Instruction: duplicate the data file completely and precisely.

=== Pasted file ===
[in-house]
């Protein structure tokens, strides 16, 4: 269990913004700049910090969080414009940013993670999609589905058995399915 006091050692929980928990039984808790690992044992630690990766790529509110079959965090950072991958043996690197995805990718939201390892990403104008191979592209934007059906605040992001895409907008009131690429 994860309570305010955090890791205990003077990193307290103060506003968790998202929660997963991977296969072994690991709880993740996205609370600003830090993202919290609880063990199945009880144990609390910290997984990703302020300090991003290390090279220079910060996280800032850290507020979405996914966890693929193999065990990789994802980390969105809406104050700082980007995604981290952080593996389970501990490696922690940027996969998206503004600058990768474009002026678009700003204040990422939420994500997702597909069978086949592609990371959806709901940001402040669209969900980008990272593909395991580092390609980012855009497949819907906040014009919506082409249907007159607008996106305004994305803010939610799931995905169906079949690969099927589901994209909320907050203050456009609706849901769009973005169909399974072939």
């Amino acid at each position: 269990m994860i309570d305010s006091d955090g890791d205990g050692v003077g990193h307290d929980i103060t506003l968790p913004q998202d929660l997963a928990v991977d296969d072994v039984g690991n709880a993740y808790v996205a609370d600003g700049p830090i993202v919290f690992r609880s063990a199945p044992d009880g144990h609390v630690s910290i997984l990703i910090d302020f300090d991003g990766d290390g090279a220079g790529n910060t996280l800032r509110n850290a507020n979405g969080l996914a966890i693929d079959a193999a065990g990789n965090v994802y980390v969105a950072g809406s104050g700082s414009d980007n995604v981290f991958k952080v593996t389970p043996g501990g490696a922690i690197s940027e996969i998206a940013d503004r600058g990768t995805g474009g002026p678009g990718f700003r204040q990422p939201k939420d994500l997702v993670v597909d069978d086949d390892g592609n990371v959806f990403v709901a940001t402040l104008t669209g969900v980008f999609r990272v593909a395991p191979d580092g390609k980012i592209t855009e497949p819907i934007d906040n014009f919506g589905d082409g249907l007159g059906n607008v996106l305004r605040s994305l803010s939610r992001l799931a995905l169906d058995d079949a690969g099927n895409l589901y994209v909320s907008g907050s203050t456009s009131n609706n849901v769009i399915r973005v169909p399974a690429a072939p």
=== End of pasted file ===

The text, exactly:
[in-house]
């Protein structure tokens, strides 16, 4: 269990913004700049910090969080414009940013993670999609589905058995399915 006091050692929980928990039984808790690992044992630690990766790529509110079959965090950072991958043996690197995805990718939201390892990403104008191979592209934007059906605040992001895409907008009131690429 994860309570305010955090890791205990003077990193307290103060506003968790998202929660997963991977296969072994690991709880993740996205609370600003830090993202919290609880063990199945009880144990609390910290997984990703302020300090991003290390090279220079910060996280800032850290507020979405996914966890693929193999065990990789994802980390969105809406104050700082980007995604981290952080593996389970501990490696922690940027996969998206503004600058990768474009002026678009700003204040990422939420994500997702597909069978086949592609990371959806709901940001402040669209969900980008990272593909395991580092390609980012855009497949819907906040014009919506082409249907007159607008996106305004994305803010939610799931995905169906079949690969099927589901994209909320907050203050456009609706849901769009973005169909399974072939």
């Amino acid at each position: 269990m994860i309570d305010s006091d955090g890791d205990g050692v003077g990193h307290d929980i103060t506003l968790p913004q998202d929660l997963a928990v991977d296969d072994v039984g690991n709880a993740y808790v996205a609370d600003g700049p830090i993202v919290f690992r609880s063990a199945p044992d009880g144990h609390v630690s910290i997984l990703i910090d302020f300090d991003g990766d290390g090279a220079g790529n910060t996280l800032r509110n850290a507020n979405g969080l996914a966890i693929d079959a193999a065990g990789n965090v994802y980390v969105a950072g809406s104050g700082s414009d980007n995604v981290f991958k952080v593996t389970p043996g501990g490696a922690i690197s940027e996969i998206a940013d503004r600058g990768t995805g474009g002026p678009g990718f700003r204040q990422p939201k939420d994500l997702v993670v597909d069978d086949d390892g592609n990371v959806f990403v709901a940001t402040l104008t669209g969900v980008f999609r990272v593909a395991p191979d580092g390609k980012i592209t855009e497949p819907i934007d906040n014009f919506g589905d082409g249907l007159g059906n607008v996106l305004r605040s994305l803010s939610r992001l799931a995905l169906d058995d079949a690969g099927n895409l589901y994209v909320s907008g907050s203050t456009s009131n609706n849901v769009i399915r973005v169909p399974a690429a072939p």